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CQL Queries in Chess Assistant 22 December 2008

Buy Chess Assistant 10 Chess Query Language (CQL) was designed by Gady Costeff and Lewis Stiller to specifically search for games, problems and studies that match certain themes.
It is extremely powerful and CQL can find much more complex themes than traditional chess database systems.
The current version of Chess Assistant, as well as Rybka & Chess Openings 2009, offers all the power of CQL in an integrated environment and brings several advantages, including:
  • CQL queries can be run on any type of database that Chess Assistant can handle, instead of only PGN databases.
  • CQL queries are not bound to a specific database. Define the query once and then apply it to any selection of games from any database.
  • The result of a CQL query is displayed as a list of all the matching games with markers showing the exact position(s) that matched the query. Browsing through the resulting list of games will automatically display the first matching position in each game. Optionally, the matching positions can be written to an EPD file.
  • When examining the matching positions on the screen, a diagram with automatically generated graphical annotations highlights the features that match the query.
  • Chess Assistant allows you to organize your whole collection of queries into a neat structure, so you can store and quickly find any query you may be looking for. Each query is identified by a description and you can even attach an illustrative diagram, which facilitates the usage of this feature.

This article is an informal introduction to CQL, based on several simple examples that illustrate some of its capabilities. Although using and running CQL is quite simple in Chess Assistant, designing the queries themselves requires at least some basic knowledge of CQL. Fortunately, the manual is available online and contains many example queries that can serve as a starting point for experimenting.

Using CQL Search
In order to run a CQL query in Chess Assistant (or Rybka) open a database (Base > Open) and select a list of games (dataset) to search.
By default a list showing all the games in the database is displayed. CQL will always search the games in the currently active list.
Next, select “CQL search” from the Search menu.
This displays the CQL query screen:

You can either type your query directly into the textbox (as was done here), or you can load a prepared query from a file using the “Load from file” button. The “Save to file” button allows you to save your query to a file at any time.
Some CQL queries can produce very interesting results and sometimes only the positions that match the query are of interest, but not the whole game. In such cases it is useful to save the matching positions to a file. In order to do so, either type the name of the file directly into the “Save results to EPD file” box or click on the button with the ellipsis to select a file.

When you are ready, click on OK and Chess Assistant will begin processing the query. In case you have made an error Chess Assistant displays an error message describing what’s wrong and allows you to continue editing the query.

While Chess Assistant is searching, a dialog box similar to this one is displayed. The colored bar on the left shows that 31% of the games have been searched, or 33,038 of 106,096 as shown below the bar. The text above the blue and white horizontal bar tells us that Chess Assistant has been searching for 6 seconds and the total search time is expected to be 19 seconds. The “Pause” button allows you to pause the search and continue later.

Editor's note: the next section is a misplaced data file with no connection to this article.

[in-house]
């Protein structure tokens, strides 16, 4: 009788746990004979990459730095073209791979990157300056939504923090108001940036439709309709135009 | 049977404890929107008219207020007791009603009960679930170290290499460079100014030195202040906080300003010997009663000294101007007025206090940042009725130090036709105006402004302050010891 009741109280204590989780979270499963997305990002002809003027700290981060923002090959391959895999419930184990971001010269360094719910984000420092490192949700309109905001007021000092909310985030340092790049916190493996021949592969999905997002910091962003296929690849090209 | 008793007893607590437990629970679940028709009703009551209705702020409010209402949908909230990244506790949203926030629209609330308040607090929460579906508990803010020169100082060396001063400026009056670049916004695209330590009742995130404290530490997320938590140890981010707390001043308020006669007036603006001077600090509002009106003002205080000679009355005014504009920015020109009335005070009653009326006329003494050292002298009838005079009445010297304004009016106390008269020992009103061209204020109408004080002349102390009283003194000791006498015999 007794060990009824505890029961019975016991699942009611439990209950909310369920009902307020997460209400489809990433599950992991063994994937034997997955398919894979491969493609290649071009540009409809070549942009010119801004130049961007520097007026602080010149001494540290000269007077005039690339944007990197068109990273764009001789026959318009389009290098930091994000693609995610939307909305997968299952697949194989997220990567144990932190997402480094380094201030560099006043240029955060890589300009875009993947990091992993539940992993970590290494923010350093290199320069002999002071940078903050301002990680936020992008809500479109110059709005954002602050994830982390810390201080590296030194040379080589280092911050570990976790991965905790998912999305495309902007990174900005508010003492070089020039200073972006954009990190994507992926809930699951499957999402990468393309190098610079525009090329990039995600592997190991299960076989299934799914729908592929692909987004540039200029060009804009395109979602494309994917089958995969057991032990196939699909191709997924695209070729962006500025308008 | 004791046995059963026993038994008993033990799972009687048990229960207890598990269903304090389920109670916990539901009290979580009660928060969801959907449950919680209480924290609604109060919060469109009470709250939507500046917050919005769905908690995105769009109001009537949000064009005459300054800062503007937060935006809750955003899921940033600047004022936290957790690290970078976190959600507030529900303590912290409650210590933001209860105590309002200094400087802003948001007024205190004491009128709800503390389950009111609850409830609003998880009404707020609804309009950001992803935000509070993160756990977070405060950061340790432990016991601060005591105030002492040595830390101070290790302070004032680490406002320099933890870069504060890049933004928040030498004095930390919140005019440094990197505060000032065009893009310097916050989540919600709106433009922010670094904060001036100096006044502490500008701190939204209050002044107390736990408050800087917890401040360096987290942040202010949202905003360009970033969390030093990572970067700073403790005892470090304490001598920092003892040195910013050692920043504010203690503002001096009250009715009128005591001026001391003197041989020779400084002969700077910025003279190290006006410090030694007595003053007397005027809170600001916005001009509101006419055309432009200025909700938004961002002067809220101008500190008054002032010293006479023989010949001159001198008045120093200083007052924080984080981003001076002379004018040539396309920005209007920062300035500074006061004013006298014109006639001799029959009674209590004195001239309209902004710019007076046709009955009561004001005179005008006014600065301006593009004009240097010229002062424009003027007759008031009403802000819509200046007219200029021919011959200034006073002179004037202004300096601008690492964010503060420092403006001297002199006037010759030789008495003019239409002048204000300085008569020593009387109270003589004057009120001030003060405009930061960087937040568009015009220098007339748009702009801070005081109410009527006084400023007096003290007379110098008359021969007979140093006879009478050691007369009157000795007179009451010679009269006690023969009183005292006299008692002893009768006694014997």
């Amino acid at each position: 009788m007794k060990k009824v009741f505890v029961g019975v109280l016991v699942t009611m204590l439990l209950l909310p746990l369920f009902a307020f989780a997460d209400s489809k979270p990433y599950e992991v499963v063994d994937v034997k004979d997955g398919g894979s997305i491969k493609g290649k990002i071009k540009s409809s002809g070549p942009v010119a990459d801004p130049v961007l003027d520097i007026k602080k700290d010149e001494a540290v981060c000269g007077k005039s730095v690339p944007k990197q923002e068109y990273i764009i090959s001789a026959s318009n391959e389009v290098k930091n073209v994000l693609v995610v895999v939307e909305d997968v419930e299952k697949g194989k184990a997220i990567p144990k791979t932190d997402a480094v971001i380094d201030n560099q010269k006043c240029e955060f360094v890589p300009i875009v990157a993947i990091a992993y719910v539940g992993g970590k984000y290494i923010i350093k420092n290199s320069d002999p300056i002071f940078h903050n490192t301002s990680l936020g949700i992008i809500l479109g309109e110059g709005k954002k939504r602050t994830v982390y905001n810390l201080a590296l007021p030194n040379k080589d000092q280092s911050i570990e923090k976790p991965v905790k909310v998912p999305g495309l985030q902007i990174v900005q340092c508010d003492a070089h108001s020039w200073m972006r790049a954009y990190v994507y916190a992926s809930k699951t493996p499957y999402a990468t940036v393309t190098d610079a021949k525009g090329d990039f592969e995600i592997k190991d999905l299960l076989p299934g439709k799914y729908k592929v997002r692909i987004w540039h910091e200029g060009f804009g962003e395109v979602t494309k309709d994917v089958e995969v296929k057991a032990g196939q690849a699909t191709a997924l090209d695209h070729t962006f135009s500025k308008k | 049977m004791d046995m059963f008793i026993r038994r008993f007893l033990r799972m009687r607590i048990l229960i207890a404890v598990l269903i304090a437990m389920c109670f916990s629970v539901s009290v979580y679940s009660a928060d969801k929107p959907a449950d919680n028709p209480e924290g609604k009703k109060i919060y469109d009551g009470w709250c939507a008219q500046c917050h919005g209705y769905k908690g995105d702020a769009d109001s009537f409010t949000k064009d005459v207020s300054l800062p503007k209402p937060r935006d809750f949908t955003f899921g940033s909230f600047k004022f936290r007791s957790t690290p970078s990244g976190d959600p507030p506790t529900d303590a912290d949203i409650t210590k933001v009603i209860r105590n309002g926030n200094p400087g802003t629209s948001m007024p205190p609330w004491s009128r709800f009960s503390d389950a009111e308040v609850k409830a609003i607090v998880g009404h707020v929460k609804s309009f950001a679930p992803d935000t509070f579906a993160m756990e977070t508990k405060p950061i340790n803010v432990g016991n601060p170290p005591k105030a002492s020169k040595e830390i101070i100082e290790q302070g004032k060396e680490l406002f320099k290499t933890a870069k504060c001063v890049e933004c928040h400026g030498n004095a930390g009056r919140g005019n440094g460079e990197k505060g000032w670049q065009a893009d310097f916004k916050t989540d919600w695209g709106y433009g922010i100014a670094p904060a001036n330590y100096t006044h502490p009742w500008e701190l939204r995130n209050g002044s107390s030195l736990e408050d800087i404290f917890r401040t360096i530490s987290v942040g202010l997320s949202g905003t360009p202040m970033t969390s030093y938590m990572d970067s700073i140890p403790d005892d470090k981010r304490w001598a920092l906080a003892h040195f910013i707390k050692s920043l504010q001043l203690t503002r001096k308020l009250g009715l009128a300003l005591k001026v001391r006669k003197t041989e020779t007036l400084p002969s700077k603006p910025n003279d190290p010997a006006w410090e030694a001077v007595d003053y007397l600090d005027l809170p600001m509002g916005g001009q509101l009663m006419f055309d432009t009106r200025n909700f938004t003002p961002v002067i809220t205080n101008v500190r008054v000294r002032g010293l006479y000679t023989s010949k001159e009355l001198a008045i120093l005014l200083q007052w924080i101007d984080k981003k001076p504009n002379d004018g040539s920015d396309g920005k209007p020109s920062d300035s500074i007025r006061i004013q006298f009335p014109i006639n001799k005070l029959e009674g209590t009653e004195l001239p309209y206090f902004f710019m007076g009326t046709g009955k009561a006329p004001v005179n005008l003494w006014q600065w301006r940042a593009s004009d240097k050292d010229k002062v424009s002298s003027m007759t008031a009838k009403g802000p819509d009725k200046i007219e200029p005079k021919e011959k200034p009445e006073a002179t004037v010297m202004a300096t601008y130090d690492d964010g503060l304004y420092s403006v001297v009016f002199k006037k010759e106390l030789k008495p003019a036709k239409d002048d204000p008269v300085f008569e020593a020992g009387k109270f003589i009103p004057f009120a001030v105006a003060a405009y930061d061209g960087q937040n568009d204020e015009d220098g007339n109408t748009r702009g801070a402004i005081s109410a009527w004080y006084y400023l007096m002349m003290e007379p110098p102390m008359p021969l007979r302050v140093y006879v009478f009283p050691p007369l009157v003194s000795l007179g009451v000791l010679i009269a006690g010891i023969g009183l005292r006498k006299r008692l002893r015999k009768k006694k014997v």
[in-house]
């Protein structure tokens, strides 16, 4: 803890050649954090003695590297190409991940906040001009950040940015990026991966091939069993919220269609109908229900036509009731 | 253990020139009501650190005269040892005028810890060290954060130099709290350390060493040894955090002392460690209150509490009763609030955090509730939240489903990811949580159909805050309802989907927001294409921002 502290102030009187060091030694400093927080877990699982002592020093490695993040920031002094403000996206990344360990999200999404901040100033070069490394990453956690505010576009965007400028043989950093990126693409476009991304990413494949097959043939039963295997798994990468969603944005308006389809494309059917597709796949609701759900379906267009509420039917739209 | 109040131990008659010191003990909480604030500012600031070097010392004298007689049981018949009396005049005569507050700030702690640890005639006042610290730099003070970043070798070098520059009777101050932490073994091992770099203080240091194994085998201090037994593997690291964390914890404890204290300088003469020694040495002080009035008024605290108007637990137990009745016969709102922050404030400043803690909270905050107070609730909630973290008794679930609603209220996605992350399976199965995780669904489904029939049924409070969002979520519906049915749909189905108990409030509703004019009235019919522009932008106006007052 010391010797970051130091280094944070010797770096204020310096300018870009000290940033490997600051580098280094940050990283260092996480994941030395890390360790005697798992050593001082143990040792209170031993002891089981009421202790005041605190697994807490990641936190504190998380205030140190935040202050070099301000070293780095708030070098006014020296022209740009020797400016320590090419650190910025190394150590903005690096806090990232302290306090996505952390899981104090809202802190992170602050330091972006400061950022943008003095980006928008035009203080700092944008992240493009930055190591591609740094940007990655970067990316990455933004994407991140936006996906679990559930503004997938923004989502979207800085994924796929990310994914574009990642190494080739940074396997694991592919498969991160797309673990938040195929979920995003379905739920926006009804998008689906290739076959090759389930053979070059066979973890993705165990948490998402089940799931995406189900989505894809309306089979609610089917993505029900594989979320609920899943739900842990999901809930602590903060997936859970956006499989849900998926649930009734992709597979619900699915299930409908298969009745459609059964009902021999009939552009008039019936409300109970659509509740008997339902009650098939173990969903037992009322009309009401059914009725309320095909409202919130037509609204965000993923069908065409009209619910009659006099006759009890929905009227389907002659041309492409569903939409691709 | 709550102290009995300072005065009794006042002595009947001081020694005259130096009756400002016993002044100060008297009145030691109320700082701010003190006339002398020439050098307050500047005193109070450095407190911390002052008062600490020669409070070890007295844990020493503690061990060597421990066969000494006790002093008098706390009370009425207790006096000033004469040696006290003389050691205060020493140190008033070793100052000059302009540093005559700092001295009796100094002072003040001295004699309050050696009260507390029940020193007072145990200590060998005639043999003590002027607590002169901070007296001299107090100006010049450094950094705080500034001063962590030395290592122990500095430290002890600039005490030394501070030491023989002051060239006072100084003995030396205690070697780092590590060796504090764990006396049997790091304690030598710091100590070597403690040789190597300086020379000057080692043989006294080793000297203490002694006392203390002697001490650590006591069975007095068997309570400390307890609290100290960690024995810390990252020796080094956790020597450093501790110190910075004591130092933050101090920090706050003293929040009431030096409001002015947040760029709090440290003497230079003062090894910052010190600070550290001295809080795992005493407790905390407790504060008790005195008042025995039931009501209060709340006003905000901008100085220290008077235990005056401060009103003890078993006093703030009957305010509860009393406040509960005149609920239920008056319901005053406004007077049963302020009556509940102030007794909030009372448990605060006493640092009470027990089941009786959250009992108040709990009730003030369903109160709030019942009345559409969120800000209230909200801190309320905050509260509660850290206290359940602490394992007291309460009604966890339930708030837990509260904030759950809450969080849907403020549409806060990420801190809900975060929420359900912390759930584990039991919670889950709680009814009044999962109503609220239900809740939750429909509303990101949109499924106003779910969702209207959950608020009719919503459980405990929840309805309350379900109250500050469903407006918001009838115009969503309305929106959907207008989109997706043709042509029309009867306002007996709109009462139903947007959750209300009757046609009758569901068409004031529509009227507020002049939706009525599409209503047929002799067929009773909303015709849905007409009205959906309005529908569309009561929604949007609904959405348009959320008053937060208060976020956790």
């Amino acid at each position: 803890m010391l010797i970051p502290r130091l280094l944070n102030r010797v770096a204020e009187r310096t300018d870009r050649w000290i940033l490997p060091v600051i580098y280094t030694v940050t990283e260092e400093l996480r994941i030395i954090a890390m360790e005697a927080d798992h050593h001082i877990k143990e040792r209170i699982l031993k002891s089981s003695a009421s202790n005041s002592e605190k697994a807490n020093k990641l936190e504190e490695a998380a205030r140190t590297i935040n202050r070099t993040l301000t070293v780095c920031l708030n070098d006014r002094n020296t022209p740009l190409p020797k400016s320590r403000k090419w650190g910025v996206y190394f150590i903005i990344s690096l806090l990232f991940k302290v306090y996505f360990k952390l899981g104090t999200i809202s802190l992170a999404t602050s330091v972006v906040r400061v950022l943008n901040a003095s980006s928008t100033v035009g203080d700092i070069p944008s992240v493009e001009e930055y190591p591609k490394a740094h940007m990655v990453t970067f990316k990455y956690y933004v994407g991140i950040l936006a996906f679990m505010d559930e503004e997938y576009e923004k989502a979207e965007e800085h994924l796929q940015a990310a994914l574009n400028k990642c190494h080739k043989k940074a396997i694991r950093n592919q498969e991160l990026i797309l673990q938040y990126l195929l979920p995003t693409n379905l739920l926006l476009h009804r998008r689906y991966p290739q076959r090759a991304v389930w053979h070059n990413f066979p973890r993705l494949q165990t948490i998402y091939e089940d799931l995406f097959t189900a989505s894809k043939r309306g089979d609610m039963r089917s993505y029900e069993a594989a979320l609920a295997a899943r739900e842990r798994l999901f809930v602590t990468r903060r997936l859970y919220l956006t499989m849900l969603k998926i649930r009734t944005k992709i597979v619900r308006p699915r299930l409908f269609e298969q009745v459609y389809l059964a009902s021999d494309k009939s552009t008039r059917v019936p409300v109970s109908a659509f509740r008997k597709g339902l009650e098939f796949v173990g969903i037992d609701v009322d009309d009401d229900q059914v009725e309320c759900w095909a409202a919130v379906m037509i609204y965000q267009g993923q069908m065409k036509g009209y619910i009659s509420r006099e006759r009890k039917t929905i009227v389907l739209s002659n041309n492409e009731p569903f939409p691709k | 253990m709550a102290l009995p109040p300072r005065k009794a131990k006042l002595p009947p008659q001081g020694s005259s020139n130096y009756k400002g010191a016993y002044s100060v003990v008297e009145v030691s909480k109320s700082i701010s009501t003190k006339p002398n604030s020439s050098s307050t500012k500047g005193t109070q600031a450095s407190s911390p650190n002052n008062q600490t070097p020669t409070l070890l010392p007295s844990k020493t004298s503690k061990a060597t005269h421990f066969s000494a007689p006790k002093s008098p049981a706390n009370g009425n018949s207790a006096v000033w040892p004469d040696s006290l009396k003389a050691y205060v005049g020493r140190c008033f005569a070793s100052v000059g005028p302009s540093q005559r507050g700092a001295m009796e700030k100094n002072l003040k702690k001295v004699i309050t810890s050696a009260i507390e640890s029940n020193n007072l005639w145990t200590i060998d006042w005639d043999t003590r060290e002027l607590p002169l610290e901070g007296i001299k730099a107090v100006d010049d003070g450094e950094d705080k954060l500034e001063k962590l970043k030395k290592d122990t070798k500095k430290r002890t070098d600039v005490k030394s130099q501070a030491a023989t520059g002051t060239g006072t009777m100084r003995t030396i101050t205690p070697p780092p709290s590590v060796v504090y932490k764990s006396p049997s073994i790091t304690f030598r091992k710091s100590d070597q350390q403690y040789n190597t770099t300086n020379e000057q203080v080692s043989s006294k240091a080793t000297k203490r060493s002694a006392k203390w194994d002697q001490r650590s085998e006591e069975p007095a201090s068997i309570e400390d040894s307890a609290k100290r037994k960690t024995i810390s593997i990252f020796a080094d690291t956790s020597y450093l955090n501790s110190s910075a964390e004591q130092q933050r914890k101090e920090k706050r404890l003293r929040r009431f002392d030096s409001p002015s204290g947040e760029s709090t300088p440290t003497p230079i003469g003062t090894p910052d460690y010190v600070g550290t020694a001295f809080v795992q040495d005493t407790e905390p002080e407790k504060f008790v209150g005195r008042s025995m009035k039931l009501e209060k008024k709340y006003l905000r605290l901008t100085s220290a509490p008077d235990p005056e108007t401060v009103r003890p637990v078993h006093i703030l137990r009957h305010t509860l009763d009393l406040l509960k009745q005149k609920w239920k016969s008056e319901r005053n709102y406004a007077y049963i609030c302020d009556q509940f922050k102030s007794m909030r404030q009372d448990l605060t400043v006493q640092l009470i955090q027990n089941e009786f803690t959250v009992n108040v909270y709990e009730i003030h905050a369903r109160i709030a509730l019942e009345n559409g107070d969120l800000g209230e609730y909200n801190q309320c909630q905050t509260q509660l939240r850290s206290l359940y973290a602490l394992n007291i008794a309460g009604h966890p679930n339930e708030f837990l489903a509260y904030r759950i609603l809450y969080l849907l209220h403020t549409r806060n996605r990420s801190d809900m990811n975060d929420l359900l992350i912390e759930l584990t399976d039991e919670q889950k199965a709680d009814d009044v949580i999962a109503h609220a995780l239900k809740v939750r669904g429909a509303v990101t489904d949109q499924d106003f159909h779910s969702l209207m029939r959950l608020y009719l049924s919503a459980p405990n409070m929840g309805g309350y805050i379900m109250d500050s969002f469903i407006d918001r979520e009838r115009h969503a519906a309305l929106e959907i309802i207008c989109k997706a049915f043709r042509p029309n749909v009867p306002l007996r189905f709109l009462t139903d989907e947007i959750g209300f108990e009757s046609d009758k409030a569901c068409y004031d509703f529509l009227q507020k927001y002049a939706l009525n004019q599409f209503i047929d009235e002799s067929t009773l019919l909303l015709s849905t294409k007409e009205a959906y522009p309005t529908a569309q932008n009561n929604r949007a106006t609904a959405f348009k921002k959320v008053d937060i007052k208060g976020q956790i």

The “Background” button minimizes the application and clicking on “Cancel” stops the search, but creates a list of the games found so far. This can be useful when testing new queries and allows you to quickly examine the results to see if they match your expectations. Finally the text “Found: 1789” at the bottom of the screen shows that so far 1,789 games (of the 33,038 already searched) match the query. Quite often these numbers will tell you if your query is actually doing what you expected. If you know that only a few games can match your query, but the statistics show that several hundred have been found, something must be wrong and it may be best to hit the “Cancel” button and check the results.

The result of a CQL query is returned as a list of games that matched the query. When you open one of the games you are taken directly to the first position where a match was found. In the image below, the diagram shows that the white bishop checkmated the black king. In the notation pane the matching move is indicated with a red “p.” Of course, there could be multiple markings when there is more than one matching position in a game.

The Structure of CQL Queries

A CQL query has the following generic structure:

     (position … )
     (position … )
     (position … )

In this example, the ”..” represent various keywords and commands. Each of the “(position …)” elements is usually referred to as a position list.

Here is a simple CQL query to find games where White wins without moving his king (see explanations below):

     :result 1-0 ; White wins
     (position :movefrom K :matchcount 0)

A keyword in CQL is a string beginning with “:.” There are three keywords in this example: “:result,” “:movefrom” and “:matchcount”:

    :result – Note that this is the only keyword outside the position list as the result is a game attribute. This keyword has one parameter, 1-0, indicating that we are only interested in games won by White.